LINGUIST List 28.1262

Tue Mar 14 2017

Calls: Anthropological Ling, Lang Documentation, Pragmatics, Typology/Finland

Editor for this issue: Kenneth Steimel <>

Date: 14-Mar-2017
From: Seppo Kittilä <>
Subject: The Expression of Knowledge: Epistemicity and Beyond
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Full Title: The Expression of Knowledge: Epistemicity and Beyond
Short Title: Knowling

Date: 23-Aug-2017 - 25-Aug-2017
Location: Helsinki, Finland
Contact Person: Seppo Kittilä
Meeting Email: < click here to access email >
Web Site:

Linguistic Field(s): Anthropological Linguistics; Language Documentation; Pragmatics; Typology

Call Deadline: 31-Mar-2017

Meeting Description:

In recent years, the study of evidentiality and epistemicity has expanded from typologies of information source to a more comprehensive view on the expression of knowledge. Also languages without grammatical evidentials have gained foothold in studies of evidentiality (e.g., Diewald & Smirnova 2010). In other words, the focus of study has shifted from pure grammaticalized systems towards the semantic notion of source of information. Evidentiality has increasingly been investigated in relation to neighboring functional categories such as epistemic stance (cf. Englebretson 2007), and it has also been studied from an interactional and socio-cultural perspective (Mushin 2001; Gipper 2011; Nuckolls & Michael 2014).

Our goal is to extend the notion of expression of knowledge even further to include any possible way of referring to how and why we know what we know. This is not to diminish the relevance of epistemicity, but rather to broaden the perspective, i.e., our goal is to arrive at a holistic view of knowledge expression. The expression of knowledge to be broached is thus not confined to grammaticalized evidentials or epistemic markers, but also other possible ways of referring to knowledge will be of interest. Consequently, both contributions that discuss the interplay of different ways of knowledge expression and more traditional, narrower approaches are equally welcome. Furthermore, we are interested in how language ecology shapes the linguistic coding of knowledge. For example, ways of referring to knowledge vary according to genre and speech situation (Aikhenvald 2004: 310). Moreover, the information acquired through mediated forms of discourse such as new media may be encoded differently from more traditionally understood types of information source such as hearsay (Aikhenvald 2014: 34).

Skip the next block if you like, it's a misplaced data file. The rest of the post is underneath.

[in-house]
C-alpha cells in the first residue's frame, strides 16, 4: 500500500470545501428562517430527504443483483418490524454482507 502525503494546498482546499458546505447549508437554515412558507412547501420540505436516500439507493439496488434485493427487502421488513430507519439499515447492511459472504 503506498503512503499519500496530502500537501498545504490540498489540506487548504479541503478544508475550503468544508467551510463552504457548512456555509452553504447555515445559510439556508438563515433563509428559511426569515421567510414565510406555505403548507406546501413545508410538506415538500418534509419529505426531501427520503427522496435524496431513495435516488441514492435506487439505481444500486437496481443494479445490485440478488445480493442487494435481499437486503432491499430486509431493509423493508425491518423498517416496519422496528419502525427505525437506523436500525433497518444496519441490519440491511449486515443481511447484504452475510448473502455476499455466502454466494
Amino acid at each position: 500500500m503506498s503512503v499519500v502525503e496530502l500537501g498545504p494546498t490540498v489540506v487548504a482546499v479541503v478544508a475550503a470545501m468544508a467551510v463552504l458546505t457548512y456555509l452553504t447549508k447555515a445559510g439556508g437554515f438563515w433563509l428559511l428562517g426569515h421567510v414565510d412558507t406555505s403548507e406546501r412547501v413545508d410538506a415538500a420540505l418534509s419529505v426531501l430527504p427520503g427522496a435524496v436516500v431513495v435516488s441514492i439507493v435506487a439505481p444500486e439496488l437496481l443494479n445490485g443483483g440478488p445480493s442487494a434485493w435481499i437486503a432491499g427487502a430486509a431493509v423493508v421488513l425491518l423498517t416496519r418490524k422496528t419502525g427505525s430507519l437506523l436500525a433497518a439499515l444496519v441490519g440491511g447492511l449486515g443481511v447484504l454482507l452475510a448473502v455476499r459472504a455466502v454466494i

2nd Call for Papers:

Anonymous abstracts of no more than 500 words, excluding data and references, should be submitted by March 31, 2017. Each abstract will be reviewed by (at least) two members of the scientific committee. Notifications of acceptance will be announced by April 30, 2017. The talks will be 30 minutes long: 20 min for presentation and 10 min for discussion (including the 2–3 minutes needed for changing rooms between talks).

The first day of the conference is reserved primarily for workshops. Workshop convenors should submit a general description of the workshop (up to 1000 words) along with a list of speakers by March 31. The proposal should be sent to the organizers at The participants of the workshops are requested to submit their abstracts via Easychair as they will go through the same evaluation process as the abstracts submitted to the general session.

Please submit your abstract at:

For all correspondence concerning the symposium, please contact:

Page Updated: 14-Mar-2017